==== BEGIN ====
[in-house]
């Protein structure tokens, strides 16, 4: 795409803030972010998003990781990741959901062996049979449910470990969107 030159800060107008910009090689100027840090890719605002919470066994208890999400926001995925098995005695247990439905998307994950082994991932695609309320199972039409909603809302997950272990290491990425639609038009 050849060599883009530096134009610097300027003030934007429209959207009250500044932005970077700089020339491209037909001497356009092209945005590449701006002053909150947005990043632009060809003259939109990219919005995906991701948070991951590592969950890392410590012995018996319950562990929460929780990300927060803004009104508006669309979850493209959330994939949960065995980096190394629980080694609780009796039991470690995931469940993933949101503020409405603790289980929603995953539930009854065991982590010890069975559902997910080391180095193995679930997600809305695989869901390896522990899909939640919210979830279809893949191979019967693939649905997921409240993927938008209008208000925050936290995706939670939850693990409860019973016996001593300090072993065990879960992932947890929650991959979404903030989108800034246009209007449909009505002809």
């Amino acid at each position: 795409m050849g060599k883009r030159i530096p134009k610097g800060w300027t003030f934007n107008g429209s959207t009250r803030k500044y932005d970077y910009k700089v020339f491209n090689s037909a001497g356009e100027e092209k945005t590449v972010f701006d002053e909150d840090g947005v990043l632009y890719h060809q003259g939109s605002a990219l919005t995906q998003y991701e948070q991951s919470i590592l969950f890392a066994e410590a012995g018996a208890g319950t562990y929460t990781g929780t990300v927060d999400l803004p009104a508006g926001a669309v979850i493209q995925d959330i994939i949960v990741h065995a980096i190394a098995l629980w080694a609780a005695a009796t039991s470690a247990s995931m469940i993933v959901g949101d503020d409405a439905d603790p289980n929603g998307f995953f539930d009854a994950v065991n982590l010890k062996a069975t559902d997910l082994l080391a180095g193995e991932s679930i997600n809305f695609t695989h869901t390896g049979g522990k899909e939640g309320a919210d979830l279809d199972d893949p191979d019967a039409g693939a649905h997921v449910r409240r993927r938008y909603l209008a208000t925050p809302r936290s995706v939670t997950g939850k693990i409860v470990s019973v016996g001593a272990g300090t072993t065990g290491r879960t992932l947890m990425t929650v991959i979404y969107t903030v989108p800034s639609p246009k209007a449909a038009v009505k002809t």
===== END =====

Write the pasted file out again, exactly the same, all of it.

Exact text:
[in-house]
């Protein structure tokens, strides 16, 4: 795409803030972010998003990781990741959901062996049979449910470990969107 030159800060107008910009090689100027840090890719605002919470066994208890999400926001995925098995005695247990439905998307994950082994991932695609309320199972039409909603809302997950272990290491990425639609038009 050849060599883009530096134009610097300027003030934007429209959207009250500044932005970077700089020339491209037909001497356009092209945005590449701006002053909150947005990043632009060809003259939109990219919005995906991701948070991951590592969950890392410590012995018996319950562990929460929780990300927060803004009104508006669309979850493209959330994939949960065995980096190394629980080694609780009796039991470690995931469940993933949101503020409405603790289980929603995953539930009854065991982590010890069975559902997910080391180095193995679930997600809305695989869901390896522990899909939640919210979830279809893949191979019967693939649905997921409240993927938008209008208000925050936290995706939670939850693990409860019973016996001593300090072993065990879960992932947890929650991959979404903030989108800034246009209007449909009505002809």
């Amino acid at each position: 795409m050849g060599k883009r030159i530096p134009k610097g800060w300027t003030f934007n107008g429209s959207t009250r803030k500044y932005d970077y910009k700089v020339f491209n090689s037909a001497g356009e100027e092209k945005t590449v972010f701006d002053e909150d840090g947005v990043l632009y890719h060809q003259g939109s605002a990219l919005t995906q998003y991701e948070q991951s919470i590592l969950f890392a066994e410590a012995g018996a208890g319950t562990y929460t990781g929780t990300v927060d999400l803004p009104a508006g926001a669309v979850i493209q995925d959330i994939i949960v990741h065995a980096i190394a098995l629980w080694a609780a005695a009796t039991s470690a247990s995931m469940i993933v959901g949101d503020d409405a439905d603790p289980n929603g998307f995953f539930d009854a994950v065991n982590l010890k062996a069975t559902d997910l082994l080391a180095g193995e991932s679930i997600n809305f695609t695989h869901t390896g049979g522990k899909e939640g309320a919210d979830l279809d199972d893949p191979d019967a039409g693939a649905h997921v449910r409240r993927r938008y909603l209008a208000t925050p809302r936290s995706v939670t997950g939850k693990i409860v470990s019973v016996g001593a272990g300090t072993t065990g290491r879960t992932l947890m990425t929650v991959i979404y969107t903030v989108p800034s639609p246009k209007a449909a038009v009505k002809t």